Engineers Without Borders-USA: Columbia University Student Chapter // Ghana Program

About Us

Our program is comprised of passionate students committed to improving lives abroad through creative and sustainable engineering solutions.

The Columbia University chapter of Engineers Without Borders aims to address the problems facing people both locally and overseas by leveraging the skills, talents, and passions of Columbia University students and the sponsorships formed with our organization. Our members are pursuing many different engineering degrees, but all share the desire to do meaningful work and make a difference.

The chapter currently consists of three programs in Ghana, Uganda, and Morocco. The Ghana program, which started in 2004, successfully built a water distribution system and latrines in the farming community of Obadan. It’s now in the process of implementing a similar water distribution system in the nearby village of Amanfrom. Each program draws from the skills of its members to provide technical solutions to worldwide problems.

Water Project

Amanfrom is a rural village of 2000 subsistence farmers in the eastern region of Ghana. When we began working with them in 2015, they lacked clean year-round water sources. Women and children had to walk long distances to collect water.

The water distribution system we are currently building in Amanfrom will create a gravity-fed water distribution system that will bring water to 6-8 standpipes in locations chosen by the Amanfrom Water Committee.

In 2014, the village of Amanfrom contacted us asking for a water distribution system similar to our past project in Obodan. Amanfrom relied exclusively on seasonal surface water and shallow groundwater from streams, springs and hand-dug wells, all of which failed to meet WHO standards. To address this issue, we drilled and constructed two new wells within the community during our first implementation trip in August 2016. These two new reliable sources of water have greatly increased the water capacity of the community. Our chapter seeks to continue implementation and use these two wells in a gravity-fed water distribution system to bring water to six additional points in the village. Once the water system is firmly in place, the local government will begin collecting small fees for water, which will enable them to save funds for maintenance, repairs and future development projects.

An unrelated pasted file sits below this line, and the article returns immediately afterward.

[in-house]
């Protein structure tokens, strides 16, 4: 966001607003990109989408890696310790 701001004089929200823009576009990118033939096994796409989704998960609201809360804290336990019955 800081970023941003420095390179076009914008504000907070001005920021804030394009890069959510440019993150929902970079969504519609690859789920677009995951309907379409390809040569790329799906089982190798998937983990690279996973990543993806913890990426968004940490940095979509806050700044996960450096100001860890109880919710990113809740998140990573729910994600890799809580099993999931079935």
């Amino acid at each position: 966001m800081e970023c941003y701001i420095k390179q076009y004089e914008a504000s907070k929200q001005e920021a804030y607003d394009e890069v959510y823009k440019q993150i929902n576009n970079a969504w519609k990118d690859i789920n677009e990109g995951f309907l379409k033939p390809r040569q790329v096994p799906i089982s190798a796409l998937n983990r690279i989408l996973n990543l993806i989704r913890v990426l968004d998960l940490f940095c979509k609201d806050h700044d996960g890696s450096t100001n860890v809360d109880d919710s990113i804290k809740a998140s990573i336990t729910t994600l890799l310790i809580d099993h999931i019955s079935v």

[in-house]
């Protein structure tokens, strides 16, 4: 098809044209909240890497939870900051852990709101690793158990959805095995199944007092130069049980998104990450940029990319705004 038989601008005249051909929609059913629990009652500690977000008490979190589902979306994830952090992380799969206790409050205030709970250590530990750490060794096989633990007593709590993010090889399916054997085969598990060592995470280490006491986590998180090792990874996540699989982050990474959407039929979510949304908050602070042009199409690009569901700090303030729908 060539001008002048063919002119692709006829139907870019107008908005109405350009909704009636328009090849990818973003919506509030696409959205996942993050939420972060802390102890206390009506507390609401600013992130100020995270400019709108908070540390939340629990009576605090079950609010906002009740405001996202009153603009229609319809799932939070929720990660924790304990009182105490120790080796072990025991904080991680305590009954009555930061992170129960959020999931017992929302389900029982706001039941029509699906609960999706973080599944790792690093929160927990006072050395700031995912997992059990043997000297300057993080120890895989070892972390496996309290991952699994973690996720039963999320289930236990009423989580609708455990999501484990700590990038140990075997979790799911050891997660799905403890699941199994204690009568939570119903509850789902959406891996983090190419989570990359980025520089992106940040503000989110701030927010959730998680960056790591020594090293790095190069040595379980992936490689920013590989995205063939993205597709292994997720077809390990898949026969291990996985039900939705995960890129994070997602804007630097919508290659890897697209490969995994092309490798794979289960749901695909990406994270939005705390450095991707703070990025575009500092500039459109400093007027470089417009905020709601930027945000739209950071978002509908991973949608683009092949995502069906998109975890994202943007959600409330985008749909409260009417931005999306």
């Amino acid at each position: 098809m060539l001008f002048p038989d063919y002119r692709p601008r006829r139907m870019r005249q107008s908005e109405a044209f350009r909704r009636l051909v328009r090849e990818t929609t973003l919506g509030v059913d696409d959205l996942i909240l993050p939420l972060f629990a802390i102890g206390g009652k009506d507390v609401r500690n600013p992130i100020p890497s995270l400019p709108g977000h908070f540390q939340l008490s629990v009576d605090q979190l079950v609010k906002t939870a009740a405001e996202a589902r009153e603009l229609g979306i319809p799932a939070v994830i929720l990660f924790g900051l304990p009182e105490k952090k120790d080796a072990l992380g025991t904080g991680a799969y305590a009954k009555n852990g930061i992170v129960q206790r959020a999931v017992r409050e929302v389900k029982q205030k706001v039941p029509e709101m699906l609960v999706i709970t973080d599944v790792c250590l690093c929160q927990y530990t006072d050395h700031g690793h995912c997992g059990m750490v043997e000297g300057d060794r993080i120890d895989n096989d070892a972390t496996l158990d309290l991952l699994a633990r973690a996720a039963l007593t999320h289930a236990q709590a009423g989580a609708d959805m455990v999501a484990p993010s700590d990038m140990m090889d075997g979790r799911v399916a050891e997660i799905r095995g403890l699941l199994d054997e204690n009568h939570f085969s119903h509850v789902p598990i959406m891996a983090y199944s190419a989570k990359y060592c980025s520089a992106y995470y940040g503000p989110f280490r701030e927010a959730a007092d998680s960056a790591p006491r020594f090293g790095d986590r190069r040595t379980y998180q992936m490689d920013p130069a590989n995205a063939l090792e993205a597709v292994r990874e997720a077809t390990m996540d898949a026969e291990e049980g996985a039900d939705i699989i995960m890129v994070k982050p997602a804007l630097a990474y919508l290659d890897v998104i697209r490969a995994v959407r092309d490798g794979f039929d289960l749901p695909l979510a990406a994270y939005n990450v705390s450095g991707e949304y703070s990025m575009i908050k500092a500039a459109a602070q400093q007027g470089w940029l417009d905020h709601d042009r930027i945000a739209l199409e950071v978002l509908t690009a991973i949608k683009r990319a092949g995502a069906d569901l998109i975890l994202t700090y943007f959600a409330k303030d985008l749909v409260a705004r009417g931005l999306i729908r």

Our team is also preparing an in-depth education effort in order to teach water, sanitation, and hygiene lessons to the villagers in Amanfrom. We will also be conducting water quality tests to ensure that the water meets WHO standards, and we will also monitor the community’s capacity to independently operate and manage the new water distribution system.

Past Projects

When we first met with the rural village of Obodan in 2004, they identified water and sanitation as their largest problems. Open defecation had contaminated the water supply, which forced children to take time away from schooling to fetch waters from distant sources of water.

The Ghana program of Columbia’s EWB-USA chapter began working in Obodan in 2004, making it the oldest EWB program in the university. Many Columbia students have since worked closely with the village and our hard-working community contact, Samuel Gamson.

The Ghana program almost immediately began work in Obodan and constructed a Kumasi Ventilated Improved Pit in the village in 2005. After repairing biogas latrines and building a rainwater harvesting system in a nearby village for a few years, the program returned to Obodan. Ghana program members have overseen the successful installation of nine latrines in Obodan and surrounding villages.

Once the design and construction of latrines neared completion, the water project became a major focus of the Ghana program's work beginning around 2011. Assessment teams surveyed the land for data on elevation, conducted many water quality tests around the year, met with local contractors and technicians, and helped the community determine the best way to collect money for when the system needed maintenance. In the summer of 2013, the Ghana program constructed the water distribution system. The system consists of an electric-powered submersible pump, two 10,000 liter storage tanks placed on top of the hill in Obodan, and an extensive framework of pipes to deliver water by gravity to spigots conveniently located around the village. The water, pumped directly from the water table, avoids almost all of the contaminants that pollute surface water or shallow groundwater, and is safe to drink by Ghanaian and WHO standards. The location of the spigots eliminates the need for villagers to cross any road, and drainage ensures that any water is accidentally spilled near the spigots does not flood and contribute to erosion.

As of 2016, the water distribution system is financially sustainable and functioning independently, while the latrines are community owned and operated. The money generated from collecting fees at the water spigots have generated revenue for other community projects in Obodan.